The Sensirion SPS30 has Anti-Pollution Power packed into 41 mm

by | Jul 28, 2020

In an unsponsored teardown, the MistyWest team had torn down a Sensirion SPS30 Particle Matter Sensor, an environmental product line of the sensor company. The use cases for this product line seems fairly face-value since it’s recommended for HVAC and air quality applications; however, this device is more than what I would normally consider “run of the mill” as we entered this unprecedented year of more than average, worldwide environmental effects such as the Australian brushfires back in early 2020 and how COVID-19 has currently been affecting pollution for better and for worse. As we push the boundaries of technology to address worldwise crises, it’s tools and introspection like what Steve Cooper, director of security, and his assistant, Angela May, mechanical design engineer for MistyWest, have done to provide information on the technology available for air quality innovation.

The breakdown went as follows:

The Outer Shell:

The Sensirion SPS30
The Coopers inspected 3 parts of the outer casing of the sensor: the aluminum sheet metal; the black, plastic enclosure and the HEPA filter (or the filter being housed under the green roof). Once you crack open these enclosures, the next layer that the MistyWest team found was an injection-molded inner-shell that held a PCB, the filter, and ultimately the optical particle sensor.

The “Science” of Particle Sensors:

Frankly, I probably would have glazed over this part of the teardown article since it’s not much of a breakdown of the device, but the breakdown of how the sensor works. However, MistyWest provided some nifty visuals that helped me understand Sensirion’s engineering.

First, Sensirion had to engineer a device that kept in-mind of air both entering and exiting to prevent turbulence/backflow back into the system. By engineering the encasement for laminar flow, this prevents dust particles from being stuck in corners of the unit and degrading the performance of the device over time.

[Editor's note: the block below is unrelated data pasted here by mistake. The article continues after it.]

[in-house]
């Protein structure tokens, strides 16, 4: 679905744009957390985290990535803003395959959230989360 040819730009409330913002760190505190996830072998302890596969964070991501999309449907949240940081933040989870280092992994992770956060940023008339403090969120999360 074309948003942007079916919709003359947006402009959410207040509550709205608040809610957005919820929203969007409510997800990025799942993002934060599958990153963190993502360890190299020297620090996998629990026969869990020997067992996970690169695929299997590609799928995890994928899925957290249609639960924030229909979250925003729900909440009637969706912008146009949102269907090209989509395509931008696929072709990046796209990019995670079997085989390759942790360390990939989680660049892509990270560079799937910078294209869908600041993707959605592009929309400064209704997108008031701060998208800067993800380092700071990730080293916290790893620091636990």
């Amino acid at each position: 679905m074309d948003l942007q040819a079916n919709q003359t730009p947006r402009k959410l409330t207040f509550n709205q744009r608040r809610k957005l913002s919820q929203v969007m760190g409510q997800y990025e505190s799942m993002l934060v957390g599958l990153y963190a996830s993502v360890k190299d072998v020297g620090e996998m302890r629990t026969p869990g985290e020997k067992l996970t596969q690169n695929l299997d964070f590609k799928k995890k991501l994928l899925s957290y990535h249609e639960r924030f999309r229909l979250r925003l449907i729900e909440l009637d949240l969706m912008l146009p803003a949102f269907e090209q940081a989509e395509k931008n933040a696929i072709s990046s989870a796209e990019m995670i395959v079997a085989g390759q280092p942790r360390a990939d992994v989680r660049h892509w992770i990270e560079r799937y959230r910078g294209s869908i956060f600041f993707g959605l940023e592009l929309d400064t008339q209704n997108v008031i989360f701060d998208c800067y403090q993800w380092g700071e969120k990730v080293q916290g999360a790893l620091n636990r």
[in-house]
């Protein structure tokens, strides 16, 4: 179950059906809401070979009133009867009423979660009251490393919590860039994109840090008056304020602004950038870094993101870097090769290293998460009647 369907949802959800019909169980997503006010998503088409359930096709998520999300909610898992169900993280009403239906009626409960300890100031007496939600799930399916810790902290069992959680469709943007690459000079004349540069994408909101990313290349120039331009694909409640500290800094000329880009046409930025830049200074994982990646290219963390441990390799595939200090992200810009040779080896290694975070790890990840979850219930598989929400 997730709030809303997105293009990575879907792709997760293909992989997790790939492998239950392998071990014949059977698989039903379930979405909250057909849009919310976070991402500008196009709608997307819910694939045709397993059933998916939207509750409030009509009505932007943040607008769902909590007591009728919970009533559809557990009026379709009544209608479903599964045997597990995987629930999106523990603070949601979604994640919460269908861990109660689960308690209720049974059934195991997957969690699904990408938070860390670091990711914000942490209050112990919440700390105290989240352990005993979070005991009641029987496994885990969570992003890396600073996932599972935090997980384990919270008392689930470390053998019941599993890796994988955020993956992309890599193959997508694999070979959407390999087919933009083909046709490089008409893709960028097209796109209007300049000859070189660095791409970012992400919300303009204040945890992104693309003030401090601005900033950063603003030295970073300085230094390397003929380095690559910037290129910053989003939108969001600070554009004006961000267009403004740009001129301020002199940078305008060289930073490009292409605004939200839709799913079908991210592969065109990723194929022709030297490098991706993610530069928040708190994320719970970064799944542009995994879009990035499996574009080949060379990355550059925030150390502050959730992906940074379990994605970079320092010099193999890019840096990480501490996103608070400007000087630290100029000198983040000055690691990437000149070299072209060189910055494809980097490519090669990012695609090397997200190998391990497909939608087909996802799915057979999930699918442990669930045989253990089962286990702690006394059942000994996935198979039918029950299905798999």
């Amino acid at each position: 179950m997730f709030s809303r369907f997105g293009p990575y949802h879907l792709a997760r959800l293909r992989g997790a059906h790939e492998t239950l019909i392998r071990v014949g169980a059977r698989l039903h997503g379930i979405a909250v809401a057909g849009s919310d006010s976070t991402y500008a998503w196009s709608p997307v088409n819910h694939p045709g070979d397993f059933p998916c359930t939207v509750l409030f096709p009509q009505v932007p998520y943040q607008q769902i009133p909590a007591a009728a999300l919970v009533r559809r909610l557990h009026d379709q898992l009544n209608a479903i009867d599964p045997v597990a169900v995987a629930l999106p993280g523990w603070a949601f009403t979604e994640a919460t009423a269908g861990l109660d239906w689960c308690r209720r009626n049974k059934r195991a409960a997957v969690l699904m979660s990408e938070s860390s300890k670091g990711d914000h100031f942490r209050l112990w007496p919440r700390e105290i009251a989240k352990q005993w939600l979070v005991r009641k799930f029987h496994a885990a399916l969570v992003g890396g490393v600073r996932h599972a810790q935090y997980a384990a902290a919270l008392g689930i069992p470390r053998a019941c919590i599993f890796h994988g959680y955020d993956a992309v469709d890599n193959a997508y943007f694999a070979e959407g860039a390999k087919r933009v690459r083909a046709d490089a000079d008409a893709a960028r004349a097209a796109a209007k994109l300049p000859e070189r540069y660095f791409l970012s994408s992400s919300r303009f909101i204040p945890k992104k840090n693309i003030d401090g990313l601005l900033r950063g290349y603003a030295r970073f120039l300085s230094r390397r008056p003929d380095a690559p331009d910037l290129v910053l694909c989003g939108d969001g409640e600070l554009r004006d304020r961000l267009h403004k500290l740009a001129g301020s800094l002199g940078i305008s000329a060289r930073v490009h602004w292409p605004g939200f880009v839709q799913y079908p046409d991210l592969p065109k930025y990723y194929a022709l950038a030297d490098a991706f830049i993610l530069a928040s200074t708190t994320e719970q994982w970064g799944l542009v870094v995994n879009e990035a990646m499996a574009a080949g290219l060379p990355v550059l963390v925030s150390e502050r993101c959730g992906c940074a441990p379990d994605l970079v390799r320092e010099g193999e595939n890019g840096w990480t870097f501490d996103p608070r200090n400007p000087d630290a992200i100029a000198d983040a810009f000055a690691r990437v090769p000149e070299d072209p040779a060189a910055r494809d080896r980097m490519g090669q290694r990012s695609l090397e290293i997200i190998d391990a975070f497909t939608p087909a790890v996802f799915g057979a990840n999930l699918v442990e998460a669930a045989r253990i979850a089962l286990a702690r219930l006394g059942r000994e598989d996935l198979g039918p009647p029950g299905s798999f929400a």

A small pocket underneath the fan acts as the inlet, and the air is pulled through to be exhausted through the van. Photo by Denis Godin
Second, like your mama used to always tell you: “Keep your photodiode clean.” By pulling the air through the fan and the HEPA filter, this thereby sheathes the air and can be better measured by the sensor’s laser light.

Lastly, Sensirion’s design of the laser had to pass through multiple baffles to reduce scatter and create a clean, focused beam to pass over the photodetector. The “beam dump”, as visualized in their diagrams, allows the light to scatter until it safely disperses, and the particles exit out through the centrifugal pump.

The left-hand diagram depicts “the electrical perspective of how the device is controlled”; the right-hand diagram depicts how the air moves through the device and the multiple processes that occur.
To my understanding, the Particulate Matter Sensor SPS30 is MCERTS-Certified and is approved to be used in Europe, United Kingdom, and Canada. It’s this type of brilliant, engineering feats that make me a jealous American, but a hopeful Ioterran as we work together internationally with our partners, such as MistyWest, to address worldwide, environmental issues and ultimately, remedy them.
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